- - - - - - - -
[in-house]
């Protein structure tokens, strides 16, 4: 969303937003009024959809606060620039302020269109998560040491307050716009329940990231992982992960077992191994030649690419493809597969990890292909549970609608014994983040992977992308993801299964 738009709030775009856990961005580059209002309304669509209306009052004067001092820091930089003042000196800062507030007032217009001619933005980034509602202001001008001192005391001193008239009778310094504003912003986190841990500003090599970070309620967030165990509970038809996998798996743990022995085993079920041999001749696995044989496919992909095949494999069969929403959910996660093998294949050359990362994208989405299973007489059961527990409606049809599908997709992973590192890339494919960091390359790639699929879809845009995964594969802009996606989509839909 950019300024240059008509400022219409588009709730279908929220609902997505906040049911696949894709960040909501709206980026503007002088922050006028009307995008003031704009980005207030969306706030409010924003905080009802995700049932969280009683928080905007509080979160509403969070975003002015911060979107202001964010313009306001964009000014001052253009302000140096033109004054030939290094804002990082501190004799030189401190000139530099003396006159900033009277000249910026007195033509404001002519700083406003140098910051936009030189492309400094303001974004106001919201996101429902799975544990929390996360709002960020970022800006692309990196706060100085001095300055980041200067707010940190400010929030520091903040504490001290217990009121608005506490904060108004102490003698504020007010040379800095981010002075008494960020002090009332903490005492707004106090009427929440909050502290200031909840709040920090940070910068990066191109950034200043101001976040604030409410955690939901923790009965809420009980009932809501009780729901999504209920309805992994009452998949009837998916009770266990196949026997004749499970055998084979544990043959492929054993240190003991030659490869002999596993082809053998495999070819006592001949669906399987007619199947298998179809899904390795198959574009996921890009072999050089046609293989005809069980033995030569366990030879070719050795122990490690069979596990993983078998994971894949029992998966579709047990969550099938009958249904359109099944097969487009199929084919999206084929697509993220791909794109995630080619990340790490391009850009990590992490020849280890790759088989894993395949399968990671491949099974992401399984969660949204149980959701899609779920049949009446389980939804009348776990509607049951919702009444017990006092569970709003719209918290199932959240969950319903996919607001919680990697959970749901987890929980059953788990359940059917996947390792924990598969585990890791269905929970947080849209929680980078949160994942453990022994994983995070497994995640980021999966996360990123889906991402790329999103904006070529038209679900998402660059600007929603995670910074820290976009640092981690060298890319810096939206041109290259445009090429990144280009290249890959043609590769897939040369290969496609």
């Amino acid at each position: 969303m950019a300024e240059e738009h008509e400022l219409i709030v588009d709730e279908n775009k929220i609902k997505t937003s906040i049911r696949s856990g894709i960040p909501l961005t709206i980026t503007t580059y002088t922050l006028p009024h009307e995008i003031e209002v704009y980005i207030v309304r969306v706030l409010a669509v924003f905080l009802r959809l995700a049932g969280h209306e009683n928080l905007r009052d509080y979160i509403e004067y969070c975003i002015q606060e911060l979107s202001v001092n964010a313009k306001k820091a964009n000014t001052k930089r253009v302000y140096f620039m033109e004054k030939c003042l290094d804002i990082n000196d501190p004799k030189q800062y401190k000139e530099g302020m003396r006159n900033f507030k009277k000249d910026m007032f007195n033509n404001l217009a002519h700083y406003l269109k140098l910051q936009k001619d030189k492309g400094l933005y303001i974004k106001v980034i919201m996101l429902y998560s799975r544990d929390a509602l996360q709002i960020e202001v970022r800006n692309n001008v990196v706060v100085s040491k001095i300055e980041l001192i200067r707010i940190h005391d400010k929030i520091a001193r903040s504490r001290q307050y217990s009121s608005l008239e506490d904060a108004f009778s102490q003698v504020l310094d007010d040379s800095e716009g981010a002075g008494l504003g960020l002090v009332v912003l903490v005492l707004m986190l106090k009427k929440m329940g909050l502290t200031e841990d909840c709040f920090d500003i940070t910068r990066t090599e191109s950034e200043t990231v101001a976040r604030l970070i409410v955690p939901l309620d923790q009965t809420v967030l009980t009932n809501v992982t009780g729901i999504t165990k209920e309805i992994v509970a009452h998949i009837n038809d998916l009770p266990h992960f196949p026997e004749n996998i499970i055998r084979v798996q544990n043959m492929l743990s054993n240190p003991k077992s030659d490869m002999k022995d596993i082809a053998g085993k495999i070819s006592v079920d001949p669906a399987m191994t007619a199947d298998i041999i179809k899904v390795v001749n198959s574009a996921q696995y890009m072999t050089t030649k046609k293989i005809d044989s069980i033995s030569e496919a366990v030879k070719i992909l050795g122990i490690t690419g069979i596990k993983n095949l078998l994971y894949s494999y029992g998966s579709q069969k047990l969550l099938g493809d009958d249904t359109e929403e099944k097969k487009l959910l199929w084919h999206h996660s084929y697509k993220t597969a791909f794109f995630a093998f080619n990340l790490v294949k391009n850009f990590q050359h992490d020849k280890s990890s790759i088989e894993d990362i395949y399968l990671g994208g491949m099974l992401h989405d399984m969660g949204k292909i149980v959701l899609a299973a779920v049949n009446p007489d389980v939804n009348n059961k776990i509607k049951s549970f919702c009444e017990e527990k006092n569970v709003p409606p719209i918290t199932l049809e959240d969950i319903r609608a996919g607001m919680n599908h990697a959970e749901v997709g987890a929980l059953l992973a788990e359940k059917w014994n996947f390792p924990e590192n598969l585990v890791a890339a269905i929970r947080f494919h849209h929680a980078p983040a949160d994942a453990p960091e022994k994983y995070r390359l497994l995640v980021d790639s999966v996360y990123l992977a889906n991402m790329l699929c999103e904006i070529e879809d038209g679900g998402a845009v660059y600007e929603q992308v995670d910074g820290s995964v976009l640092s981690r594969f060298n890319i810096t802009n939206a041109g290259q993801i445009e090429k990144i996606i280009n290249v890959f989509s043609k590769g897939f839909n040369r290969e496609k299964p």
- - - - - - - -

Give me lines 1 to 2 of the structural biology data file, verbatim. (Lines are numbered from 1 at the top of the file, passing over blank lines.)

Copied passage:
[in-house]
């Protein structure tokens, strides 16, 4: 969303937003009024959809606060620039302020269109998560040491307050716009329940990231992982992960077992191994030649690419493809597969990890292909549970609608014994983040992977992308993801299964 738009709030775009856990961005580059209002309304669509209306009052004067001092820091930089003042000196800062507030007032217009001619933005980034509602202001001008001192005391001193008239009778310094504003912003986190841990500003090599970070309620967030165990509970038809996998798996743990022995085993079920041999001749696995044989496919992909095949494999069969929403959910996660093998294949050359990362994208989405299973007489059961527990409606049809599908997709992973590192890339494919960091390359790639699929879809845009995964594969802009996606989509839909 950019300024240059008509400022219409588009709730279908929220609902997505906040049911696949894709960040909501709206980026503007002088922050006028009307995008003031704009980005207030969306706030409010924003905080009802995700049932969280009683928080905007509080979160509403969070975003002015911060979107202001964010313009306001964009000014001052253009302000140096033109004054030939290094804002990082501190004799030189401190000139530099003396006159900033009277000249910026007195033509404001002519700083406003140098910051936009030189492309400094303001974004106001919201996101429902799975544990929390996360709002960020970022800006692309990196706060100085001095300055980041200067707010940190400010929030520091903040504490001290217990009121608005506490904060108004102490003698504020007010040379800095981010002075008494960020002090009332903490005492707004106090009427929440909050502290200031909840709040920090940070910068990066191109950034200043101001976040604030409410955690939901923790009965809420009980009932809501009780729901999504209920309805992994009452998949009837998916009770266990196949026997004749499970055998084979544990043959492929054993240190003991030659490869002999596993082809053998495999070819006592001949669906399987007619199947298998179809899904390795198959574009996921890009072999050089046609293989005809069980033995030569366990030879070719050795122990490690069979596990993983078998994971894949029992998966579709047990969550099938009958249904359109099944097969487009199929084919999206084929697509993220791909794109995630080619990340790490391009850009990590992490020849280890790759088989894993395949399968990671491949099974992401399984969660949204149980959701899609779920049949009446389980939804009348776990509607049951919702009444017990006092569970709003719209918290199932959240969950319903996919607001919680990697959970749901987890929980059953788990359940059917996947390792924990598969585990890791269905929970947080849209929680980078949160994942453990022994994983995070497994995640980021999966996360990123889906991402790329999103904006070529038209679900998402660059600007929603995670910074820290976009640092981690060298890319810096939206041109290259445009090429990144280009290249890959043609590769897939040369290969496609």